Welcome to my second article! I’ll be writing articles periodically when I have news to share with you or an opinion on current events. I hope you had a chance to read my first article. I promised to share with you some “HR Knicker Twisters” gleaned from the recent SHRM® 2010 Annual Conference and Exposition that I attended in San Diego, California. Californians: you have a seriously gorgeous state. I can see why California is in such danger of earthquakes. There must be so many jealous transplants from other states weighing it down that if a really big earthquake happened California would just crack off and drop into the Pacific.
As your intrepid Undercover HR Director, I attended the SHRM® Conference sessions complete with my paper bag (with eye holes) and note pad to capture what Human Resources professionals are worried about. In case you didn’t catch my last article, SHRM® stands for Society for Human Resource Management, and it’s the world’s largest association of HR professionals, with over 250,000 members in more than 140 countries. There were over 11,000 attendees at this year’s 3-day conference attending 200+ training sessions.
Naturally, Health Care Reform was a popular topic, with dozens of sessions available daily. FMLA was, as always, popular. One speaker labeled it the “Friday/Monday Leave Act” to point out one of the three biggest indicators of abuse employers should watch for. The second is the “annual” illness that occurs at the same time every year – for example, Mike goes to his cottage for the same week every July but one year is denied his vacation request. So, conveniently, he suddenly gets an FMLA-qualifying serious health condition (back pain) for that same week. And then he continues to get that same condition every year on the same week! Finally, the “perfect fit” illness, which is when an employee seems to coincidentally use up exactly 12 weeks of FMLA leave each year, spaced out just right, so they always have some left when they return to work. The employee has a serious health condition – right up until the point they exhaust their 12 weeks of FMLA for the year, then they have perfect attendance.
The Department of Labor reports that 25% of FMLA use is the result of abuse by employees. The problem this creates is that everyone is then treated by their employers as though they’re abusing FMLA. It’s unfortunate, but true. When an HR person attends one of these training sessions, s/he gains a heightened awareness of the possibility of abuse. So s/he treats everyone as though they’re abusing FMLA – even the folks using it legitimately. But if 25% of FMLA use is the result of abuse, that still leaves 75% of FMLA use being the result of legitimate need – right?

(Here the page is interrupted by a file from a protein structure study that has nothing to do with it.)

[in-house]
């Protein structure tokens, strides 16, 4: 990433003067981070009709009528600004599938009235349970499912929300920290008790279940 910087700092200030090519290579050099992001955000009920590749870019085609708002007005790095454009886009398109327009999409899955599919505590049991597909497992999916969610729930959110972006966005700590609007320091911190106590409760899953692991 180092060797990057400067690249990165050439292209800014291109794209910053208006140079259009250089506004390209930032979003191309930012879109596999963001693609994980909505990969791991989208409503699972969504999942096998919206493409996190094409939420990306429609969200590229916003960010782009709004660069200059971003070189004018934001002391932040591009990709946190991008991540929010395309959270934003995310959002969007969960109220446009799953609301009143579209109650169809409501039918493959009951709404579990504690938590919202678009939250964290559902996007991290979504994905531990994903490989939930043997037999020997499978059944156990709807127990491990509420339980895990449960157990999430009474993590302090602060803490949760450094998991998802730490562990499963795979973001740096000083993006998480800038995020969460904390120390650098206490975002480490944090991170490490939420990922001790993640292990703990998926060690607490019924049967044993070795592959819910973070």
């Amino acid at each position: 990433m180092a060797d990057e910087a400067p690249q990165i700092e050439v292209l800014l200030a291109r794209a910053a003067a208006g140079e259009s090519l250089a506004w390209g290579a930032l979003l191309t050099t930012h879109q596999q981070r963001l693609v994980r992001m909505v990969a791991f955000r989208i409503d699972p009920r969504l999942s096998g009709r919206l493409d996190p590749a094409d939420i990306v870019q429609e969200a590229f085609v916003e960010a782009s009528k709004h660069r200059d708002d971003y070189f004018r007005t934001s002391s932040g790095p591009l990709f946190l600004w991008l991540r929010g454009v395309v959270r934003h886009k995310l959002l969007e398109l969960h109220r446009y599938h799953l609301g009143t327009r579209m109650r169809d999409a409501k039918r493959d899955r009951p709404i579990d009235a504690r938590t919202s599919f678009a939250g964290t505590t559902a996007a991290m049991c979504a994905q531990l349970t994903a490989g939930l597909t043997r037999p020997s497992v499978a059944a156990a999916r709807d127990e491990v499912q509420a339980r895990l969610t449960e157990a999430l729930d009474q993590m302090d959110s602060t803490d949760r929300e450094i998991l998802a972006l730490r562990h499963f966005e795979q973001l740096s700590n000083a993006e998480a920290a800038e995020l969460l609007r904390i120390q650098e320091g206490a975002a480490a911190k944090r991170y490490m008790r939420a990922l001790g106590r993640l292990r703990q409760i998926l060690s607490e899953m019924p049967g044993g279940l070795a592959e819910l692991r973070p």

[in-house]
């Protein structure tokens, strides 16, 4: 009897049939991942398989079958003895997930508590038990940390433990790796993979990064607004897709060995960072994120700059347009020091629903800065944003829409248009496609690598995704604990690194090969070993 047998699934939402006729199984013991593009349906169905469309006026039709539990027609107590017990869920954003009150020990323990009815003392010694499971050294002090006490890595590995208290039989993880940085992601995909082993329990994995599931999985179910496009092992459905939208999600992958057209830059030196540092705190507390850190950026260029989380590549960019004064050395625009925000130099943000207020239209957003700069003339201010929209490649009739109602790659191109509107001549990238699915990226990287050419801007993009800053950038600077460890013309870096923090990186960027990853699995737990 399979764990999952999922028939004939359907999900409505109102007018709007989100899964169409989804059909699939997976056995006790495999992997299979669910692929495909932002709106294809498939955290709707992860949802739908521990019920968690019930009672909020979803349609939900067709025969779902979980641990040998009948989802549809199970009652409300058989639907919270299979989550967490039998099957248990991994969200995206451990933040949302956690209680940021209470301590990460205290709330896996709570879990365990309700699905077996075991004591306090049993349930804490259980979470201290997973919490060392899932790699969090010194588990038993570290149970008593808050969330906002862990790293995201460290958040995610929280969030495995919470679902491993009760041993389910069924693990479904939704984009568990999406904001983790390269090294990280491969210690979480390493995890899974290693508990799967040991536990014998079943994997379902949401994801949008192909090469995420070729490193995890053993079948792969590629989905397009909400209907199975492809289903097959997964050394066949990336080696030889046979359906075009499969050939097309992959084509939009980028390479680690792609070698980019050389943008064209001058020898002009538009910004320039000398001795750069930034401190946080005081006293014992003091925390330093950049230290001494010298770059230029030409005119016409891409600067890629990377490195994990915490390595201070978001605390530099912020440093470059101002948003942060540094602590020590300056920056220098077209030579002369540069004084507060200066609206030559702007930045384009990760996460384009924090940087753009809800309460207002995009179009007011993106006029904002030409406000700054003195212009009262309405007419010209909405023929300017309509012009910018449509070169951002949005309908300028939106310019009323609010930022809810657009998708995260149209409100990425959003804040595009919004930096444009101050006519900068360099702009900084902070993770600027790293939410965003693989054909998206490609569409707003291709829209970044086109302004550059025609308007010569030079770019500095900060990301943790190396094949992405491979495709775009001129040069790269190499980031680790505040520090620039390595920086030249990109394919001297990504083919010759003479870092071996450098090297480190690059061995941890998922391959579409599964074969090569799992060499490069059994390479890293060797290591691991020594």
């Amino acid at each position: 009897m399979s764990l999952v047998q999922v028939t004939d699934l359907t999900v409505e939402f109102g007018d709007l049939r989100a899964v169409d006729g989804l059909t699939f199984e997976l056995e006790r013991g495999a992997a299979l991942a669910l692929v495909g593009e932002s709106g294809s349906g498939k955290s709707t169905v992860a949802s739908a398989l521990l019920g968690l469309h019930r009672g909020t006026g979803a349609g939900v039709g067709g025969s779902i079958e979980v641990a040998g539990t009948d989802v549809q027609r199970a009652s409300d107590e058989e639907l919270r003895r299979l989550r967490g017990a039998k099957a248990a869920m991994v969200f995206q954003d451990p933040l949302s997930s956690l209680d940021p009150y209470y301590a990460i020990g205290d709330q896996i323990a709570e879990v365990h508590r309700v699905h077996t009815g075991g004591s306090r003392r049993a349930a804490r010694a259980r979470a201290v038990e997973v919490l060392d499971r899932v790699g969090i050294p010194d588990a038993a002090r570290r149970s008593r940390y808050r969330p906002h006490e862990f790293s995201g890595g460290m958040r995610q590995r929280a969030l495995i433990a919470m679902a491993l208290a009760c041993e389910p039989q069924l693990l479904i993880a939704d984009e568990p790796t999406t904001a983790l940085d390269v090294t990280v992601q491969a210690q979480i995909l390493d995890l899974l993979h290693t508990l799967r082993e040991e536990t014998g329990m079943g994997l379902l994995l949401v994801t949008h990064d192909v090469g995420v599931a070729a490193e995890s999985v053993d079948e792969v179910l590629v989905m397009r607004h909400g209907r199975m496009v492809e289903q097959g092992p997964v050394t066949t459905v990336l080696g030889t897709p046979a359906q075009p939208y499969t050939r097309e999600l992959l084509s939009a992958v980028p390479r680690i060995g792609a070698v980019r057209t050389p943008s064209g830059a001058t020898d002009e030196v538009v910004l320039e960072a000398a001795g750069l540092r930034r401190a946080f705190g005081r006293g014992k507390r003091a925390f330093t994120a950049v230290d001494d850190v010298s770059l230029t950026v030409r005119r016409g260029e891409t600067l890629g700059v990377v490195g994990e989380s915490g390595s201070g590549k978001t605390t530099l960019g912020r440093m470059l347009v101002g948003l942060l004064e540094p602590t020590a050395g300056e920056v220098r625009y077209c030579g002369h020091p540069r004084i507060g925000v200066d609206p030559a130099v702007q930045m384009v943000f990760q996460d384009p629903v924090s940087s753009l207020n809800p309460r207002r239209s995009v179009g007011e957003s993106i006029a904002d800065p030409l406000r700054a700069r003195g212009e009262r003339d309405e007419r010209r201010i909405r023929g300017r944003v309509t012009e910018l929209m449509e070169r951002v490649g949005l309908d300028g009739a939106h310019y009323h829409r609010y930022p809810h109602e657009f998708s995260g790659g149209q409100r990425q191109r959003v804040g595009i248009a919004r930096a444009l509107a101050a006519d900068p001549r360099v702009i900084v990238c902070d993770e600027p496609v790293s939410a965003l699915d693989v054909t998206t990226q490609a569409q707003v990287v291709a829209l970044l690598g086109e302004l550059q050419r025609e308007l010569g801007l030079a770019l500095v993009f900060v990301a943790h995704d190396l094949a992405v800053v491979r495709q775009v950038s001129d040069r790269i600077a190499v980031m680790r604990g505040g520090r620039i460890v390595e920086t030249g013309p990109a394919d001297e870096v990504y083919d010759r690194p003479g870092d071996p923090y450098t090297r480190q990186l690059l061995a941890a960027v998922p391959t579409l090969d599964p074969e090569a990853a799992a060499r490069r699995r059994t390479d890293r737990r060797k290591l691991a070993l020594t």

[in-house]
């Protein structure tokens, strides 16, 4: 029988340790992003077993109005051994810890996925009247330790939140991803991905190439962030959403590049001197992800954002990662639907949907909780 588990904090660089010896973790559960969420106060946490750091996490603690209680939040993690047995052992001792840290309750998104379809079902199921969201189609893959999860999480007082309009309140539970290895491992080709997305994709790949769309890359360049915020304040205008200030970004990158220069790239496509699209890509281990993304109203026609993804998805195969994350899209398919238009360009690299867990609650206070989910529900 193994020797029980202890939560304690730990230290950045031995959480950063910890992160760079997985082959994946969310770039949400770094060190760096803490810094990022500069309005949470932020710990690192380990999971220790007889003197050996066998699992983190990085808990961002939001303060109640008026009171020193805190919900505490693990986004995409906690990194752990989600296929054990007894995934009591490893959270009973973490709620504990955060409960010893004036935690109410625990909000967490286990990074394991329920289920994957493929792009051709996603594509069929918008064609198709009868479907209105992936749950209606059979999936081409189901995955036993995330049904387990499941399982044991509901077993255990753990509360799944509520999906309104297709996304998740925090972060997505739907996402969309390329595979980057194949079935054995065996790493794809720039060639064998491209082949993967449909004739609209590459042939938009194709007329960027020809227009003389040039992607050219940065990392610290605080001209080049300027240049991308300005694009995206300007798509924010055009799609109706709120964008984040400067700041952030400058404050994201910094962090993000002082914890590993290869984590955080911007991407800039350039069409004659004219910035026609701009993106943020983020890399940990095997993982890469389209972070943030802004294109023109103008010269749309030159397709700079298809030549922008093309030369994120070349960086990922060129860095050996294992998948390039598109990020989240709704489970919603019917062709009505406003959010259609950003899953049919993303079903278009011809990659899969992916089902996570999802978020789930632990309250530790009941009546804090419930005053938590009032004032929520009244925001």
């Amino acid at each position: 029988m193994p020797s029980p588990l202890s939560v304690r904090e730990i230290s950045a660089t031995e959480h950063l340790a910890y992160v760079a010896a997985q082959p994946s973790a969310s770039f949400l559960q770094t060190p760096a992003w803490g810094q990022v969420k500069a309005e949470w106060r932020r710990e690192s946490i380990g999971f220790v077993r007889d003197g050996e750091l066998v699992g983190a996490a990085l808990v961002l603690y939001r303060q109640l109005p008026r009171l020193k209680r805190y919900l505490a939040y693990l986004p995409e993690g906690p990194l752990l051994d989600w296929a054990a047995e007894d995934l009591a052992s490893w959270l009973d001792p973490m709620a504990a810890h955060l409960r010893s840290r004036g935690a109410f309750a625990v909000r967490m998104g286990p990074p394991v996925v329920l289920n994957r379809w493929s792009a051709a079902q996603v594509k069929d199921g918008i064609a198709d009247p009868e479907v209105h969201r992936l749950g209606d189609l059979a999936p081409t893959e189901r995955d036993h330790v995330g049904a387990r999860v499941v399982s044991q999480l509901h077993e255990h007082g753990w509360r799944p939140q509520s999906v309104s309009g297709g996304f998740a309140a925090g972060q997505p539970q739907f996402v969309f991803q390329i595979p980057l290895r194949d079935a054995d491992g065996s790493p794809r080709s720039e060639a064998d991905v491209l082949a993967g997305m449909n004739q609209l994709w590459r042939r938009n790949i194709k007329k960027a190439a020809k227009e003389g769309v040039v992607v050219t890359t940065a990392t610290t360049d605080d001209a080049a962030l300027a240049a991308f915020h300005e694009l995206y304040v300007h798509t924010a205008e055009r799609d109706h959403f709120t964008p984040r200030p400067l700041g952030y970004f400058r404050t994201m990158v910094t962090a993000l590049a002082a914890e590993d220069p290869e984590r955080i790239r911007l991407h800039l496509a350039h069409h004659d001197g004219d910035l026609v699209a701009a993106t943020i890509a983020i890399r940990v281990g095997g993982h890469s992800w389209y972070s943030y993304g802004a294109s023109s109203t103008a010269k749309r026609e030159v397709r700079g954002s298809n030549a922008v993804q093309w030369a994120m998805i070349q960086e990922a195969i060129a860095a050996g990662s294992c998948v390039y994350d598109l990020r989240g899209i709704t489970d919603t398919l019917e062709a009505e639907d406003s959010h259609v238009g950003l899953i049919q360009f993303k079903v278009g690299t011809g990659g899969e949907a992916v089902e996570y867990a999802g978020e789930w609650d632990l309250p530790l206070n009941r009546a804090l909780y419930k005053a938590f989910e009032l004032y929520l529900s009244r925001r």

You may be a member of this Forum because you were using FMLA legitimately and you’ve been abused by your employer precisely because you used FMLA legitimately and now you’re mad. You may be an employer checking out this Forum to see what dastardly activity your employees are plotting against you. Employers need to realize that happy employees don’t go looking for legal resources when they’re treated fairly. They go looking for legal resources when they’re treated unfairly. Sometimes a simple apology or some simple communication and understanding is all an employee is looking for. You hear me, JBL?
Supervisors can be sued individually under FMLA for their interference with employees’ FMLA rights. So while HR managers were at the SHRM Conference learning how to identify abusers, they were also learning that their supervisors could be sued individually. Think that doesn’t cause their knickers to get in a twist?
Here’s another one: an employer needs to make sure its supervisors talk to each other about employee issues. So if an employee transfers from one supervisor to another, the cumulative knowledge of those supervisors is deemed to reside within the company’s “institutional memory” and the company is responsible for the collective knowledge as though a single person held all the knowledge.